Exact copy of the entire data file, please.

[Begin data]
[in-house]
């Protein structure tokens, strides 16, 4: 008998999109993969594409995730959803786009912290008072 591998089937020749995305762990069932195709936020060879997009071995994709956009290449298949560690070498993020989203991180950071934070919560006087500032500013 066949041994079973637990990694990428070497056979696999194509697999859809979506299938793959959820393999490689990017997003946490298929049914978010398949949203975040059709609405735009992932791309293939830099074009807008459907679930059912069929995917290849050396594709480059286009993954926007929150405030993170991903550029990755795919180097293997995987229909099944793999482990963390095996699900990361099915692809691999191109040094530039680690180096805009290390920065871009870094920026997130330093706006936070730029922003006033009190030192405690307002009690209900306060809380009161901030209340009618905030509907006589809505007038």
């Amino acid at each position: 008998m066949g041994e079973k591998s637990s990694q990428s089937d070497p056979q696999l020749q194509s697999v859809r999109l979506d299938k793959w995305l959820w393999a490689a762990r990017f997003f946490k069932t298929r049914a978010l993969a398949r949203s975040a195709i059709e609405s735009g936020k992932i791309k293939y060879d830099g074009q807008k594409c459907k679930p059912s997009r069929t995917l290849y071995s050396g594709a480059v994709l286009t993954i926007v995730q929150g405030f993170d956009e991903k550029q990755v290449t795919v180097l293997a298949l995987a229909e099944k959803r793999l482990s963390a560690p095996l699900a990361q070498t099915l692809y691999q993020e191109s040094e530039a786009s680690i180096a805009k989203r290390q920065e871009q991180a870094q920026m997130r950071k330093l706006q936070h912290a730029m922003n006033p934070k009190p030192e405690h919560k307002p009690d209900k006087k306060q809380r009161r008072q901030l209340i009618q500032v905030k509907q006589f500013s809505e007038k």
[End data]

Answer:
[in-house]
């Protein structure tokens, strides 16, 4: 008998999109993969594409995730959803786009912290008072 591998089937020749995305762990069932195709936020060879997009071995994709956009290449298949560690070498993020989203991180950071934070919560006087500032500013 066949041994079973637990990694990428070497056979696999194509697999859809979506299938793959959820393999490689990017997003946490298929049914978010398949949203975040059709609405735009992932791309293939830099074009807008459907679930059912069929995917290849050396594709480059286009993954926007929150405030993170991903550029990755795919180097293997995987229909099944793999482990963390095996699900990361099915692809691999191109040094530039680690180096805009290390920065871009870094920026997130330093706006936070730029922003006033009190030192405690307002009690209900306060809380009161901030209340009618905030509907006589809505007038």
């Amino acid at each position: 008998m066949g041994e079973k591998s637990s990694q990428s089937d070497p056979q696999l020749q194509s697999v859809r999109l979506d299938k793959w995305l959820w393999a490689a762990r990017f997003f946490k069932t298929r049914a978010l993969a398949r949203s975040a195709i059709e609405s735009g936020k992932i791309k293939y060879d830099g074009q807008k594409c459907k679930p059912s997009r069929t995917l290849y071995s050396g594709a480059v994709l286009t993954i926007v995730q929150g405030f993170d956009e991903k550029q990755v290449t795919v180097l293997a298949l995987a229909e099944k959803r793999l482990s963390a560690p095996l699900a990361q070498t099915l692809y691999q993020e191109s040094e530039a786009s680690i180096a805009k989203r290390q920065e871009q991180a870094q920026m997130r950071k330093l706006q936070h912290a730029m922003n006033p934070k009190p030192e405690h919560k307002p009690d209900k006087k306060q809380r009161r008072q901030l209340i009618q500032v905030k509907q006589f500013s809505e007038k």